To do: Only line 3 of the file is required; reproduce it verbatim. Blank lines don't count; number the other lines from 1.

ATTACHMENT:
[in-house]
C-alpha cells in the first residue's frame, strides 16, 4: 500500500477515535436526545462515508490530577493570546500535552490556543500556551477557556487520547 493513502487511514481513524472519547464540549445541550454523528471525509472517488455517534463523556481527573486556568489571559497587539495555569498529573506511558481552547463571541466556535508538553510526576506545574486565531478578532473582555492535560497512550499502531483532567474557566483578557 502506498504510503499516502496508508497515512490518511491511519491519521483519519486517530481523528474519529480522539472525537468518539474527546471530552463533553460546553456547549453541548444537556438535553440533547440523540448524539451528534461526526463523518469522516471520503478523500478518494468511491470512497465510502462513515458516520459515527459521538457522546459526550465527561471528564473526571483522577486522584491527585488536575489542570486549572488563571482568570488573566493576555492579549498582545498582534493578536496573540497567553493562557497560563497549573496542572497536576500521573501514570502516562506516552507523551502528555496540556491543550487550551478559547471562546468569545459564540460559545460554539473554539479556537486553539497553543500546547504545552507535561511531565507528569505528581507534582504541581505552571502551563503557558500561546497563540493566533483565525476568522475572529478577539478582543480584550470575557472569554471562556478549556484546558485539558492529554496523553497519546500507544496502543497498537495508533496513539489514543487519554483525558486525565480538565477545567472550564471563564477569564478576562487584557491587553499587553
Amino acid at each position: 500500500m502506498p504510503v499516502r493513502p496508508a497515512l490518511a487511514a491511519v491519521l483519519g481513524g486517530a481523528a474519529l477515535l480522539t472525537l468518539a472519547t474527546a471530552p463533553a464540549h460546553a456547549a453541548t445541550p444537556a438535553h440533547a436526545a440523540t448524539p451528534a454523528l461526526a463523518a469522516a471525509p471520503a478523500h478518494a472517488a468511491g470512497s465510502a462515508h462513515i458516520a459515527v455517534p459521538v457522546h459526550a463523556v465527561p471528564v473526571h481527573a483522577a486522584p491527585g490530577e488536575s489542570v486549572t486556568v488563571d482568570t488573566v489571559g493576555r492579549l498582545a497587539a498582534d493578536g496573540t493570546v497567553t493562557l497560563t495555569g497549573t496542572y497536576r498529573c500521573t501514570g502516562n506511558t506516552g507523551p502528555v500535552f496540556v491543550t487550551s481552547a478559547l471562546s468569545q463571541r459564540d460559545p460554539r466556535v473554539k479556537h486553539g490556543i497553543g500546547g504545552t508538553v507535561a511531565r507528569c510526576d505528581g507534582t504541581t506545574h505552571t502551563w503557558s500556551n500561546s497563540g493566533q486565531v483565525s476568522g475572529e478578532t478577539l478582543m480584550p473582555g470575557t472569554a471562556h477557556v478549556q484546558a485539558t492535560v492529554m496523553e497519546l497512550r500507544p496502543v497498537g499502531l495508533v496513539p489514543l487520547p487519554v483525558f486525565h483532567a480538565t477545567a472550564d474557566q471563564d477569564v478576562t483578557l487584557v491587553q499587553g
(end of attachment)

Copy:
Amino acid at each position: 500500500m502506498p504510503v499516502r493513502p496508508a497515512l490518511a487511514a491511519v491519521l483519519g481513524g486517530a481523528a474519529l477515535l480522539t472525537l468518539a472519547t474527546a471530552p463533553a464540549h460546553a456547549a453541548t445541550p444537556a438535553h440533547a436526545a440523540t448524539p451528534a454523528l461526526a463523518a469522516a471525509p471520503a478523500h478518494a472517488a468511491g470512497s465510502a462515508h462513515i458516520a459515527v455517534p459521538v457522546h459526550a463523556v465527561p471528564v473526571h481527573a483522577a486522584p491527585g490530577e488536575s489542570v486549572t486556568v488563571d482568570t488573566v489571559g493576555r492579549l498582545a497587539a498582534d493578536g496573540t493570546v497567553t493562557l497560563t495555569g497549573t496542572y497536576r498529573c500521573t501514570g502516562n506511558t506516552g507523551p502528555v500535552f496540556v491543550t487550551s481552547a478559547l471562546s468569545q463571541r459564540d460559545p460554539r466556535v473554539k479556537h486553539g490556543i497553543g500546547g504545552t508538553v507535561a511531565r507528569c510526576d505528581g507534582t504541581t506545574h505552571t502551563w503557558s500556551n500561546s497563540g493566533q486565531v483565525s476568522g475572529e478578532t478577539l478582543m480584550p473582555g470575557t472569554a471562556h477557556v478549556q484546558a485539558t492535560v492529554m496523553e497519546l497512550r500507544p496502543v497498537g499502531l495508533v496513539p489514543l487520547p487519554v483525558f486525565h483532567a480538565t477545567a472550564d474557566q471563564d477569564v478576562t483578557l487584557v491587553q499587553g